Ella Enchanted by Gail Carson Levine-  such a childhood favorite! I must have read and reread this story 50 times since I was about 10. This fantasy/ fairy-tale retelling is such a fantastic re-imagining of the traditional role of girls in their own stories. Ella is narrating the story from start to finish, and while problematic in some ways, this was the first novel I remember reading where the main character reflected who I was as a rather tom boyish, unpretty, stubborn young woman.
I have often reflected on this novel as being formative for me at a time when we have to start making choices about who we will be, and what we will value about ourselves. Pre-teen novels can shape a very significant portion of our young adulthood and Carson Levine is owed a huge debt of gratitude from my teenage self.
men explain
Men Explain Things to Me by Rebecca Solnit A must read for every grown person ever! Solnit’s essay details the ways in which women are marginalized, dismissed, and ignored by men who would never consider themselves misogynistic. She describes how women are conditioned by internal and external pressures to allow these situations to pass without comment. For only being 60 pages, this book profoundly altered the way I interact with the world.  I began to note the instances where I felt unsafe to express myself (is it physical threat? emotional? professional?) and consciously start to push those boundaries.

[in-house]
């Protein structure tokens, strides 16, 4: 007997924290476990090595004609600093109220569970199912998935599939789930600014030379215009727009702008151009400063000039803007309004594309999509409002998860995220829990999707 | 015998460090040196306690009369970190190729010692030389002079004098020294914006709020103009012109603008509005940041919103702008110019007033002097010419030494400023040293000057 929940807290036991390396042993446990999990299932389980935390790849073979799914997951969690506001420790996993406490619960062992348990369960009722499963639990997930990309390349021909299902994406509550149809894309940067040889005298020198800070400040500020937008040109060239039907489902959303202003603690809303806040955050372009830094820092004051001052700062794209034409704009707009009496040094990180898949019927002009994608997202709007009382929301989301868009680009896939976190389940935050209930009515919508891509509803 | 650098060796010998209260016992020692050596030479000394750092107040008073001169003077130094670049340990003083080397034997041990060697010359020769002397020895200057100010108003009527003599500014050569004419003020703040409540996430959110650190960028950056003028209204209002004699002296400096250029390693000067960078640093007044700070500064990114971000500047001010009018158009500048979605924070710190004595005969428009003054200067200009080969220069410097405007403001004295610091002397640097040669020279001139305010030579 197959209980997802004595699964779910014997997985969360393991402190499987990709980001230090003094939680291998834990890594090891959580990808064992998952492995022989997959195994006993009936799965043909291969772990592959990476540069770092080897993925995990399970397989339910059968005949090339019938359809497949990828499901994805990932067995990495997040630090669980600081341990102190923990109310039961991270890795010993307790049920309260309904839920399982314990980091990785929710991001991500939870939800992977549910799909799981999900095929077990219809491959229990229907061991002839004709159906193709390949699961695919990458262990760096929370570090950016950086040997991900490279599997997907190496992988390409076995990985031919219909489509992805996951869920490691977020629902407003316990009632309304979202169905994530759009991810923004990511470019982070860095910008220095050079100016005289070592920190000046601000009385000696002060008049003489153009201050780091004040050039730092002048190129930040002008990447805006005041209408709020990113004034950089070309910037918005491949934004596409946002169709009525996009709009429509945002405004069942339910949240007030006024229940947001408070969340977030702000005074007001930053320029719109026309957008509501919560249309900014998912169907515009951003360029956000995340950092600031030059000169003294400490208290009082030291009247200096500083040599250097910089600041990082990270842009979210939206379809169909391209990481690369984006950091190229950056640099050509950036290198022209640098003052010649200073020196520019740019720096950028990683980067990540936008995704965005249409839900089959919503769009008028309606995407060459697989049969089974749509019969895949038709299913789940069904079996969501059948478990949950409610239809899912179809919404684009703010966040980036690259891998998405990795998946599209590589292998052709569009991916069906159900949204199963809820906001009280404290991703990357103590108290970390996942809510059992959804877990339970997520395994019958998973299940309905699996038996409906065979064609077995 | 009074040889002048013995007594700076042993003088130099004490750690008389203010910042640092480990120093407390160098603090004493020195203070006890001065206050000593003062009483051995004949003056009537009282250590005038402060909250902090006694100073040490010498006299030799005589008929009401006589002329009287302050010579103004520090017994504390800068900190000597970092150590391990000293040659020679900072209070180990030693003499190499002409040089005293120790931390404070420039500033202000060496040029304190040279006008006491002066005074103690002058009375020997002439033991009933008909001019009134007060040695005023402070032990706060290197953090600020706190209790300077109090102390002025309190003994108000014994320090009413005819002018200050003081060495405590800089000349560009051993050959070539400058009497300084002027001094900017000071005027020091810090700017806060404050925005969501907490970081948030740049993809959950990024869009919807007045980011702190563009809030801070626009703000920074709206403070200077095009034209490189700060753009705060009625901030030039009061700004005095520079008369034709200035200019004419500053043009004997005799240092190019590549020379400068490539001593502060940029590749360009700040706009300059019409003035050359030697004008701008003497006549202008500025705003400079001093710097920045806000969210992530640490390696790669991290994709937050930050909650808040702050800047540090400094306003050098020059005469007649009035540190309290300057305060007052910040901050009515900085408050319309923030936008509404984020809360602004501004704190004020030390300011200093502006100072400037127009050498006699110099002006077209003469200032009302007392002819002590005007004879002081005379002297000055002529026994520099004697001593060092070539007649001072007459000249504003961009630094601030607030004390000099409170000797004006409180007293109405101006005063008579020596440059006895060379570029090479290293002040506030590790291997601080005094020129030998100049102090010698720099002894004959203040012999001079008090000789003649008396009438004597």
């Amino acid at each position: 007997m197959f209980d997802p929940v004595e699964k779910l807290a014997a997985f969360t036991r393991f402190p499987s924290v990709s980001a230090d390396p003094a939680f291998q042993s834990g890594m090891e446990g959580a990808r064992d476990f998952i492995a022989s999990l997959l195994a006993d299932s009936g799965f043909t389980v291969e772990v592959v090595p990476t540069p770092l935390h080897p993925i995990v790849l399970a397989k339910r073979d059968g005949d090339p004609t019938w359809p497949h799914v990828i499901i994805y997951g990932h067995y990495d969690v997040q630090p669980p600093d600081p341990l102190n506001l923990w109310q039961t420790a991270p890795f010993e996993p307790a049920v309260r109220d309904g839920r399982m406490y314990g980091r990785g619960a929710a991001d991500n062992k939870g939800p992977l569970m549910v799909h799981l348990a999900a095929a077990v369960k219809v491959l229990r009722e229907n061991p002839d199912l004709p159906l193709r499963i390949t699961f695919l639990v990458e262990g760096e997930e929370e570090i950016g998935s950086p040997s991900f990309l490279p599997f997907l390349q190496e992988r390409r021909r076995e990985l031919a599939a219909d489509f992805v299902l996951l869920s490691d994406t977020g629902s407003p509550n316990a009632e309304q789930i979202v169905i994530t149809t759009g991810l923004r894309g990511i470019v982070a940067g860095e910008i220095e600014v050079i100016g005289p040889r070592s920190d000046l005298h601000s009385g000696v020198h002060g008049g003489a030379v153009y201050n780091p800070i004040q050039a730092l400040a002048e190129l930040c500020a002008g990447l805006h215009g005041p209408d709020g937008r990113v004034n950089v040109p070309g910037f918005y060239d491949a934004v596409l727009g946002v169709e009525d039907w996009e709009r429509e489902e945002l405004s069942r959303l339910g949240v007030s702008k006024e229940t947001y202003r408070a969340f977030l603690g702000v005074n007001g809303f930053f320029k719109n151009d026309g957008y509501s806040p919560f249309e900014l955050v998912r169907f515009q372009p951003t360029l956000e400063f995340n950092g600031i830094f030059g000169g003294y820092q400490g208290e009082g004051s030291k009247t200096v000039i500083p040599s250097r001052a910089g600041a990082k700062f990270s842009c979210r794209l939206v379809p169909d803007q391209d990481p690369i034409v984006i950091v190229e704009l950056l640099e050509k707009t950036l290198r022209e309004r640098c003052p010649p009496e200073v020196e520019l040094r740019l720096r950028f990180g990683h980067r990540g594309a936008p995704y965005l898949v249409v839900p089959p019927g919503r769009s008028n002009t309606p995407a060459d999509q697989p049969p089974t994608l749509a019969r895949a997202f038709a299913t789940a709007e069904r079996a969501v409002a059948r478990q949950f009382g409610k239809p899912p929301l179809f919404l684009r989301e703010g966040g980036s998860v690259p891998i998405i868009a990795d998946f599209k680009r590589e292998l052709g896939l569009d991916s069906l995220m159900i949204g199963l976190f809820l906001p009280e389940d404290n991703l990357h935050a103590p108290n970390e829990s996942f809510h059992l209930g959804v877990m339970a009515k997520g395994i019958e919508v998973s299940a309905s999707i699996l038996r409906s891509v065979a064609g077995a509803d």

I credit Solnit and her essays with showing me how to be a strong, assertive, and confident person in situations where I would have been much more reticent.
2. What are 2-3 fictional books that you’ve read which have continued whispering to you long since concluding them?  Books you were incredibly riveted and/or emotionally moved by, and which you have never forgotten?
–100 Years of Solitude by Gabriel Garcia Marquez
–Magic for Beginners by Kelly Link
–What Is Not Yours Is Not Yours by Helen Oyeyemi
3. What is the best bookish place you’ve ever been?  (Library, bookstore, an event of some sort, a class, you name it related to books).
Less than one place, but Davor (my husband) and I spent a whole day on a book pilgrimage around Dublin last summer. We visited four very different stores in various corners of the city and spent about an hour in each, aimlessly perusing and salivating over all the things we needed to add to our list of must reads.